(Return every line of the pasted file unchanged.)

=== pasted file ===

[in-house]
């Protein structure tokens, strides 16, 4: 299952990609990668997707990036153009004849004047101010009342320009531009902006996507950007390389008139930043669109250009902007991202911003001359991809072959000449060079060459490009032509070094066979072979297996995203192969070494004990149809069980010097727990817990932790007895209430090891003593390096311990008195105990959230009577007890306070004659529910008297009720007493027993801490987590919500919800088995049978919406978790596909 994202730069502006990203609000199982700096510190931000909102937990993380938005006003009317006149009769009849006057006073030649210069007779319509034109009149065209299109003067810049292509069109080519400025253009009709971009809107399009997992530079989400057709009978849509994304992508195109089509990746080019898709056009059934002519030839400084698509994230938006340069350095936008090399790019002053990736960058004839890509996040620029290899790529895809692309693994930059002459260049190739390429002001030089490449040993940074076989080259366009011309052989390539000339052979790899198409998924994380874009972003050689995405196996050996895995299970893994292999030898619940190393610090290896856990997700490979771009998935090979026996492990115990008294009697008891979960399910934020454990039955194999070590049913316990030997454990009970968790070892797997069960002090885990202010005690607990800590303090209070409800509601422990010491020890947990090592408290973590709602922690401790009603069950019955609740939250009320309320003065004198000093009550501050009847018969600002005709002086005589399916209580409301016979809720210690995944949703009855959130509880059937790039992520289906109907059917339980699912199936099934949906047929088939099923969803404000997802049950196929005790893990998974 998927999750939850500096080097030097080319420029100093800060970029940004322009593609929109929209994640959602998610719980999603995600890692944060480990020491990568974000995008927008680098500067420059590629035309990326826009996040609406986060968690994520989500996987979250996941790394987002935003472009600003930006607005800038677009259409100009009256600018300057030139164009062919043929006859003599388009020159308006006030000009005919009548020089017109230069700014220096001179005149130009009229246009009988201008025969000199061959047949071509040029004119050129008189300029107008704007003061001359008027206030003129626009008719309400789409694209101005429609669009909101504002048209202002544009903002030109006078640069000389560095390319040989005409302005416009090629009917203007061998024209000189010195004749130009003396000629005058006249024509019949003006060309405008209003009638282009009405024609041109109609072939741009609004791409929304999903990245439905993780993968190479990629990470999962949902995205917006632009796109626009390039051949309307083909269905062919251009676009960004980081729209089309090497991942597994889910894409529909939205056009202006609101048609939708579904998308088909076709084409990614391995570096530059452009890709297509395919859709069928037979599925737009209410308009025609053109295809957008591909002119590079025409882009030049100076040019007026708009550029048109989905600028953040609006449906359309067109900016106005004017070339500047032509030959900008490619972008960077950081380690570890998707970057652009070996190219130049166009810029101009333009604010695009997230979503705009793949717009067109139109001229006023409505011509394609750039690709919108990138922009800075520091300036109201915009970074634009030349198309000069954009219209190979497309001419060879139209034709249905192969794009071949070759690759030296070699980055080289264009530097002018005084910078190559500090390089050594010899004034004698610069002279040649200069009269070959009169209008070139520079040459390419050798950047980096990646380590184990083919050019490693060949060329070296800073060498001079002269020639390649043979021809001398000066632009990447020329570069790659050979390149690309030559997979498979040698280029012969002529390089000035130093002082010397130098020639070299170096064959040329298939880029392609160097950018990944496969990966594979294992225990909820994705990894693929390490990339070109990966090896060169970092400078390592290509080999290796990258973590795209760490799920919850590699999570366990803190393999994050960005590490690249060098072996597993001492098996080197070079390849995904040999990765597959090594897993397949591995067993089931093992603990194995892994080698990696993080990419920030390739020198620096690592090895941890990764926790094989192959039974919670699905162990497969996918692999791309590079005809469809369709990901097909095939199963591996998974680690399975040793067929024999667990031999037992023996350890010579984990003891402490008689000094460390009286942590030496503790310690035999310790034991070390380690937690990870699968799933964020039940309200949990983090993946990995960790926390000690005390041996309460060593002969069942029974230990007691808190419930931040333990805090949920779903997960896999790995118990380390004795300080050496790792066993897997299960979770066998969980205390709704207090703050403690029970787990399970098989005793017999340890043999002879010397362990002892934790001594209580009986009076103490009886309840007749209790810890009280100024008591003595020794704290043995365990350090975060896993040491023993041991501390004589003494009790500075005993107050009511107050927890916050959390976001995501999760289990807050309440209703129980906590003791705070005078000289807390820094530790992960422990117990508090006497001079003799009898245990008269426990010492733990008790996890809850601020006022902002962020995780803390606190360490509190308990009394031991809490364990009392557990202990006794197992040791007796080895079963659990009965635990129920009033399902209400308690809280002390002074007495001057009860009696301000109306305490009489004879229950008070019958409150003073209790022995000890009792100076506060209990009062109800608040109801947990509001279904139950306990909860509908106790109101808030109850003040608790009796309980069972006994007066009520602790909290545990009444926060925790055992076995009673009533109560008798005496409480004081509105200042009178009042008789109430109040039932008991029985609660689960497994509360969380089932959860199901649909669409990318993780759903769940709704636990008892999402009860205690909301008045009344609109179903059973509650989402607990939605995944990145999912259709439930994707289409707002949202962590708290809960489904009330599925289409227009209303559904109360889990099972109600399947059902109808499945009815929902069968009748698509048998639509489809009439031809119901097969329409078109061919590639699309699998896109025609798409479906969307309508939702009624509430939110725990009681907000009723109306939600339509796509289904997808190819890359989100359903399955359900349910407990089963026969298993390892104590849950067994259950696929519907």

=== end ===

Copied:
[in-house]
């Protein structure tokens, strides 16, 4: 299952990609990668997707990036153009004849004047101010009342320009531009902006996507950007390389008139930043669109250009902007991202911003001359991809072959000449060079060459490009032509070094066979072979297996995203192969070494004990149809069980010097727990817990932790007895209430090891003593390096311990008195105990959230009577007890306070004659529910008297009720007493027993801490987590919500919800088995049978919406978790596909 994202730069502006990203609000199982700096510190931000909102937990993380938005006003009317006149009769009849006057006073030649210069007779319509034109009149065209299109003067810049292509069109080519400025253009009709971009809107399009997992530079989400057709009978849509994304992508195109089509990746080019898709056009059934002519030839400084698509994230938006340069350095936008090399790019002053990736960058004839890509996040620029290899790529895809692309693994930059002459260049190739390429002001030089490449040993940074076989080259366009011309052989390539000339052979790899198409998924994380874009972003050689995405196996050996895995299970893994292999030898619940190393610090290896856990997700490979771009998935090979026996492990115990008294009697008891979960399910934020454990039955194999070590049913316990030997454990009970968790070892797997069960002090885990202010005690607990800590303090209070409800509601422990010491020890947990090592408290973590709602922690401790009603069950019955609740939250009320309320003065004198000093009550501050009847018969600002005709002086005589399916209580409301016979809720210690995944949703009855959130509880059937790039992520289906109907059917339980699912199936099934949906047929088939099923969803404000997802049950196929005790893990998974 998927999750939850500096080097030097080319420029100093800060970029940004322009593609929109929209994640959602998610719980999603995600890692944060480990020491990568974000995008927008680098500067420059590629035309990326826009996040609406986060968690994520989500996987979250996941790394987002935003472009600003930006607005800038677009259409100009009256600018300057030139164009062919043929006859003599388009020159308006006030000009005919009548020089017109230069700014220096001179005149130009009229246009009988201008025969000199061959047949071509040029004119050129008189300029107008704007003061001359008027206030003129626009008719309400789409694209101005429609669009909101504002048209202002544009903002030109006078640069000389560095390319040989005409302005416009090629009917203007061998024209000189010195004749130009003396000629005058006249024509019949003006060309405008209003009638282009009405024609041109109609072939741009609004791409929304999903990245439905993780993968190479990629990470999962949902995205917006632009796109626009390039051949309307083909269905062919251009676009960004980081729209089309090497991942597994889910894409529909939205056009202006609101048609939708579904998308088909076709084409990614391995570096530059452009890709297509395919859709069928037979599925737009209410308009025609053109295809957008591909002119590079025409882009030049100076040019007026708009550029048109989905600028953040609006449906359309067109900016106005004017070339500047032509030959900008490619972008960077950081380690570890998707970057652009070996190219130049166009810029101009333009604010695009997230979503705009793949717009067109139109001229006023409505011509394609750039690709919108990138922009800075520091300036109201915009970074634009030349198309000069954009219209190979497309001419060879139209034709249905192969794009071949070759690759030296070699980055080289264009530097002018005084910078190559500090390089050594010899004034004698610069002279040649200069009269070959009169209008070139520079040459390419050798950047980096990646380590184990083919050019490693060949060329070296800073060498001079002269020639390649043979021809001398000066632009990447020329570069790659050979390149690309030559997979498979040698280029012969002529390089000035130093002082010397130098020639070299170096064959040329298939880029392609160097950018990944496969990966594979294992225990909820994705990894693929390490990339070109990966090896060169970092400078390592290509080999290796990258973590795209760490799920919850590699999570366990803190393999994050960005590490690249060098072996597993001492098996080197070079390849995904040999990765597959090594897993397949591995067993089931093992603990194995892994080698990696993080990419920030390739020198620096690592090895941890990764926790094989192959039974919670699905162990497969996918692999791309590079005809469809369709990901097909095939199963591996998974680690399975040793067929024999667990031999037992023996350890010579984990003891402490008689000094460390009286942590030496503790310690035999310790034991070390380690937690990870699968799933964020039940309200949990983090993946990995960790926390000690005390041996309460060593002969069942029974230990007691808190419930931040333990805090949920779903997960896999790995118990380390004795300080050496790792066993897997299960979770066998969980205390709704207090703050403690029970787990399970098989005793017999340890043999002879010397362990002892934790001594209580009986009076103490009886309840007749209790810890009280100024008591003595020794704290043995365990350090975060896993040491023993041991501390004589003494009790500075005993107050009511107050927890916050959390976001995501999760289990807050309440209703129980906590003791705070005078000289807390820094530790992960422990117990508090006497001079003799009898245990008269426990010492733990008790996890809850601020006022902002962020995780803390606190360490509190308990009394031991809490364990009392557990202990006794197992040791007796080895079963659990009965635990129920009033399902209400308690809280002390002074007495001057009860009696301000109306305490009489004879229950008070019958409150003073209790022995000890009792100076506060209990009062109800608040109801947990509001279904139950306990909860509908106790109101808030109850003040608790009796309980069972006994007066009520602790909290545990009444926060925790055992076995009673009533109560008798005496409480004081509105200042009178009042008789109430109040039932008991029985609660689960497994509360969380089932959860199901649909669409990318993780759903769940709704636990008892999402009860205690909301008045009344609109179903059973509650989402607990939605995944990145999912259709439930994707289409707002949202962590708290809960489904009330599925289409227009209303559904109360889990099972109600399947059902109808499945009815929902069968009748698509048998639509489809009439031809119901097969329409078109061919590639699309699998896109025609798409479906969307309508939702009624509430939110725990009681907000009723109306939600339509796509289904997808190819890359989100359903399955359900349910407990089963026969298993390892104590849950067994259950696929519907």